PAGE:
There is nothing like bringing up the Carlos Tevez saga of 2007 to criticise the Sheffield United team of today.
To say it is stretching a point is an understatement. Yet that is exactly the route Martin Samuel has taken in his latest Daily Mail column.
This is because Samuel – whom you probably won’t need reminding is a West Ham United fan – is annoyed at the Blades after their 0-0 draw at Aston Villa.
Just before half-time, the visitors were denied the opener by goal-line technology and VAR. An Oliver Norwood cross looked to clearly be spilled over the line by Orjan Nyland, but neither system intervened.
Samuel is angered that there have been reports that the Blades will take legal action if they miss out on European qualification because of the result.
“Yes, it was unfortunate to be on the wrong end of a 9,000-1 chance missed call by Hawk-Eye’s goal-line technology. Yes, it was poor that VAR did not have the gumption to call it to referee Michael Oliver,” he writes.
“Yet to speak, as Chris Wilder did, of legal redress if Sheffield United missed out on Europe by the two points lost, ensured wider sympathy swiftly evaporated.
“It was a mistake, but they happen. The technology failed and humans have been taught not to trust their eyes. Frustrating, yes. But actionable?”
What did Wilder actually say?
The thing is, the story that Wilder is prepared to take legal action appears to come from another Mail article. Buried some way down the piece is the actual comments from the Blades boss.
“There will obviously be a discussion above me about the situation,” Wilder said after being asked about legal action.
“That’s only right and I think everybody would expect that. I suppose we will only know at the close of play (if it has had an effect) when the final whistle goes at Southampton (on the final day of the season).”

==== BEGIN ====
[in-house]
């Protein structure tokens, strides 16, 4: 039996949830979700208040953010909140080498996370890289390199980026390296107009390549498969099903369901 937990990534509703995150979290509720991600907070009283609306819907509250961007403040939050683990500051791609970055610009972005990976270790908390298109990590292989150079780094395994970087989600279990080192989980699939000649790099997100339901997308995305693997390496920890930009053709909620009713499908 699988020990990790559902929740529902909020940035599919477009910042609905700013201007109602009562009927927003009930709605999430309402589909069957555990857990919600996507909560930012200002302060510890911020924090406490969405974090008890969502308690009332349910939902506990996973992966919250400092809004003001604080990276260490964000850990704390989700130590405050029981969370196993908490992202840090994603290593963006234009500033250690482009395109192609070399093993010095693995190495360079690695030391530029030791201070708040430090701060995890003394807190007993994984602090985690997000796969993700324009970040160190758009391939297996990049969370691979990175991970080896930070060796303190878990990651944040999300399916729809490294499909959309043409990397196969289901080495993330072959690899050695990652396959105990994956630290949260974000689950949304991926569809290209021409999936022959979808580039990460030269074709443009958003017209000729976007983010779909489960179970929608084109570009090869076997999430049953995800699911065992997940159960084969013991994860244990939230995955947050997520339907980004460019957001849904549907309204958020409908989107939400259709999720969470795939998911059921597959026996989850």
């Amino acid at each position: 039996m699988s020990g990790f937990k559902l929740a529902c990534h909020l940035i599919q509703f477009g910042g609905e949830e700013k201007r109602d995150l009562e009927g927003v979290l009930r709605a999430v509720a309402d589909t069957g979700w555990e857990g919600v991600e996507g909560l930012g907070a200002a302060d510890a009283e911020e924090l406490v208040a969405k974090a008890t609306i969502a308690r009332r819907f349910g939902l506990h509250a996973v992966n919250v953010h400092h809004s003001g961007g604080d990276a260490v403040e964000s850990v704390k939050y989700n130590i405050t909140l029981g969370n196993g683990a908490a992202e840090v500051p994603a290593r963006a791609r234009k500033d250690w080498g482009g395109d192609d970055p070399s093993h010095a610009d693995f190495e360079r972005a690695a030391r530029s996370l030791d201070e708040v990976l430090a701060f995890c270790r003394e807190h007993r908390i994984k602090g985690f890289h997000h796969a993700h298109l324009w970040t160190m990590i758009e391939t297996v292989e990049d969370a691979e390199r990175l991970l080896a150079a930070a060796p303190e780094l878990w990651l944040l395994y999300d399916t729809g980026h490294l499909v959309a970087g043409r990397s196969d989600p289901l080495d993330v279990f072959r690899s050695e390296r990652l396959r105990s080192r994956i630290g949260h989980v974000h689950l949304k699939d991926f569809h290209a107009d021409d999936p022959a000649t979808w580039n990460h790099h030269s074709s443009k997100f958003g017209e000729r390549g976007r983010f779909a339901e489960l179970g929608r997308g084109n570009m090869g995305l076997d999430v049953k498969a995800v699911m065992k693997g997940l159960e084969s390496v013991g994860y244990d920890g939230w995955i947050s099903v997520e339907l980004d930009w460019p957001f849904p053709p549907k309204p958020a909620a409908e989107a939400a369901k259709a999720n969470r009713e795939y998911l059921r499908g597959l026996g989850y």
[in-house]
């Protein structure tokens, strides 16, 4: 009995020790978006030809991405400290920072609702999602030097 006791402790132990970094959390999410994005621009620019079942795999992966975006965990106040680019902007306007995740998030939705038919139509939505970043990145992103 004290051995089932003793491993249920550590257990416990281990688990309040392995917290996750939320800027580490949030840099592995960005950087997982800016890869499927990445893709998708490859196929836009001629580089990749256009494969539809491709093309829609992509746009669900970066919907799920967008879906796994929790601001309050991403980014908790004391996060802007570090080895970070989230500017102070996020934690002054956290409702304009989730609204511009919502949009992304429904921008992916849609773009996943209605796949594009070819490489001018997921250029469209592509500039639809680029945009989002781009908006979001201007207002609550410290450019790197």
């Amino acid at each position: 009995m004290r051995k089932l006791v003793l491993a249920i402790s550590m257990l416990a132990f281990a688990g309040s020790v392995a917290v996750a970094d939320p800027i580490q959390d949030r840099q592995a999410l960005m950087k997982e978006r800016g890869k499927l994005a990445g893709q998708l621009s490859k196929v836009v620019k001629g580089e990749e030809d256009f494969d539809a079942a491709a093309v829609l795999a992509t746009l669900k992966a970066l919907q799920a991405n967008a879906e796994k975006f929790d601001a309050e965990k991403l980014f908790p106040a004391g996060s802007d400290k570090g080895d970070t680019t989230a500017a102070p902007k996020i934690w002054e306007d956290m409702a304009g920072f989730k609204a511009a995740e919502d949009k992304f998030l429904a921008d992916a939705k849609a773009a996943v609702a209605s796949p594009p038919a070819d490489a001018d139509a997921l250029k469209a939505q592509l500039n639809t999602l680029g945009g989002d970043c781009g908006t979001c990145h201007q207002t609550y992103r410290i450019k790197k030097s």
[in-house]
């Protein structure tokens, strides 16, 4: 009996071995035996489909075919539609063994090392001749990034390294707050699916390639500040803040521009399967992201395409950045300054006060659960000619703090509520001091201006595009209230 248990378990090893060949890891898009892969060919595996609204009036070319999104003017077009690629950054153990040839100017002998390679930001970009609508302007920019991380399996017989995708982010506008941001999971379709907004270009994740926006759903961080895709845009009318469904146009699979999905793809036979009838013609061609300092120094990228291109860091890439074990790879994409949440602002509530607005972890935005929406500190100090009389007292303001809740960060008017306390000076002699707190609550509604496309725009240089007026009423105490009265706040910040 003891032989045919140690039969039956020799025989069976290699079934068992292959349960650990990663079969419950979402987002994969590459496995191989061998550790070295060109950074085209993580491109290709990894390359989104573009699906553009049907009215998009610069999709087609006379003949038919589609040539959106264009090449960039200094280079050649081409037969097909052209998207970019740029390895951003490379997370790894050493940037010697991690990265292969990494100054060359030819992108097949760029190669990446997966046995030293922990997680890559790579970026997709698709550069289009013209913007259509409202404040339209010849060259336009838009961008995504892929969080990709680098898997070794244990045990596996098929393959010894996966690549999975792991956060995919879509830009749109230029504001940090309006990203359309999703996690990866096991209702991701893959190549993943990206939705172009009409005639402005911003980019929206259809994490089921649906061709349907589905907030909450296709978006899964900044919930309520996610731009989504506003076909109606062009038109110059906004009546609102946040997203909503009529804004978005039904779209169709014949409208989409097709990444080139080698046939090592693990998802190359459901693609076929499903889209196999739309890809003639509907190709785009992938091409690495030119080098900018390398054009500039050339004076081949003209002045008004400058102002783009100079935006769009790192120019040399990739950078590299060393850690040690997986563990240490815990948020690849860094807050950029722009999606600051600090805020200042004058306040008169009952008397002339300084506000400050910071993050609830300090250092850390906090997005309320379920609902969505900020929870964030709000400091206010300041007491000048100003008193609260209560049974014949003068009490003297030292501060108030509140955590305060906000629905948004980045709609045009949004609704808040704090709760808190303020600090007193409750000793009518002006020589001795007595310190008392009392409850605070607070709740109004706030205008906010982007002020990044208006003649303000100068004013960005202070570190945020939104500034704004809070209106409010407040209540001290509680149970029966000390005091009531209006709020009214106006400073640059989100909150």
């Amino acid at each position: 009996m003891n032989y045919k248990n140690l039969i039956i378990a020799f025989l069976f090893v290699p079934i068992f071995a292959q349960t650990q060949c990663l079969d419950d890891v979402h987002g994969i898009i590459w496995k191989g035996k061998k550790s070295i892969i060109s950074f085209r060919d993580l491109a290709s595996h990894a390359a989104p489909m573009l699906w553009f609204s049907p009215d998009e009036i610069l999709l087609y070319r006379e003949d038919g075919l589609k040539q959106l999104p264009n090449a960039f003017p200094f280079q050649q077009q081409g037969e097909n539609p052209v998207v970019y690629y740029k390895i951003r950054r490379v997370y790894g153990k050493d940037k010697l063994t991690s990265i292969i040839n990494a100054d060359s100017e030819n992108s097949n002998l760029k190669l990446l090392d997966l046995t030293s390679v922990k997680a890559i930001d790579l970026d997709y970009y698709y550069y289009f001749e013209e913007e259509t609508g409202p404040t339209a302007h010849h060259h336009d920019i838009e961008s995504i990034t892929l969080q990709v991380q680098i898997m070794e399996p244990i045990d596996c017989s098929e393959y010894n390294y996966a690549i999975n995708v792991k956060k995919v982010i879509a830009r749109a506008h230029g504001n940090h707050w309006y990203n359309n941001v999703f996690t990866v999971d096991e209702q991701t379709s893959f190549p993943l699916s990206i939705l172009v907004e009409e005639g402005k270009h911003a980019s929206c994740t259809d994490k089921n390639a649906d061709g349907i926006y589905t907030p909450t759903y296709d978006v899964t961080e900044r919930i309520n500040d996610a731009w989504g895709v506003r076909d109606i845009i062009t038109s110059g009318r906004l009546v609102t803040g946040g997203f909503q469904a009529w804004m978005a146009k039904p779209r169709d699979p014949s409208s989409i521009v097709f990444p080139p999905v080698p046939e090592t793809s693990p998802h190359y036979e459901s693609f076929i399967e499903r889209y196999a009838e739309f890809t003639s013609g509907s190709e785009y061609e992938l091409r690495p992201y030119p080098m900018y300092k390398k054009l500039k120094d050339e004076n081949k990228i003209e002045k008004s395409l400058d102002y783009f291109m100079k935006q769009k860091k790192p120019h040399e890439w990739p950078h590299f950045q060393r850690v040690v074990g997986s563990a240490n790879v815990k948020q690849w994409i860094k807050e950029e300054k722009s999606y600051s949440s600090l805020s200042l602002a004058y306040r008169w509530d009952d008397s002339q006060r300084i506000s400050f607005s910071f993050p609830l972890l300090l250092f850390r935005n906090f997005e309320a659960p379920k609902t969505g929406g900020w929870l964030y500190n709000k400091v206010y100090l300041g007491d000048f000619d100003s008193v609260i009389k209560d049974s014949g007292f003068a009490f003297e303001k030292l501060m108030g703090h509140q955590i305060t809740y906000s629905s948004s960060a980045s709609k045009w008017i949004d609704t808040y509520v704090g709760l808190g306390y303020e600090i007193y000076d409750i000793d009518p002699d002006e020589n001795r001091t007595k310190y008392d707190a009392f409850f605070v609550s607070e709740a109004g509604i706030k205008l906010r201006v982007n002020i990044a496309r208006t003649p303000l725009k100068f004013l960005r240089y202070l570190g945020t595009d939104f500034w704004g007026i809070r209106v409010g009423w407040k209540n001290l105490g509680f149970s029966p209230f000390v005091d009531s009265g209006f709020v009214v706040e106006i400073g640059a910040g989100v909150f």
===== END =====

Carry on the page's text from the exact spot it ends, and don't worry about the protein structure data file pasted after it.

Wilder has actually been very careful not to mention legal action. He is too sensible for that.
Samuel can’t let the Tevez saga and Sheffield United go
Wilder also brushed aside talk of Tevez before his side met West Ham earlier this term. Perhaps because it’s almost 13 years since the club was awarded more than £10m in compensation after being relegated on the final day.
The Hammers – who finished just above them – benefited from the goals of Tevez, despite it later emerging the forward was not their player.
Although West Ham were the overall winners of the situation because they remained in the Premier League, Samuel can’t let it go. Not to suggest he’s bitter, but not many people are still bringing this up.
“Sheffield United got lucky in 2008 with the Lord Griffiths ruling,” he says. “They scored fewer goals away from home, and lost more away games than any other team in the league in 2006-07, and that somehow became the work of Carlos Tevez and West Ham.
“In fact, it barely exists as a precedent these days because football wisely acknowledged its rogue nature and no club has pursued that path since.
“Griffiths’ judgement was flawed. He died in 2015, aged 91, and we wish Sheffield United well finding another sound legal mind who seconds him.”
Nice touch to question the decision-making of a man who died five years ago. Especially when getting angry about a legal case that seems to have no basis. One which only seems to exist within a report from Samuel’s colleague.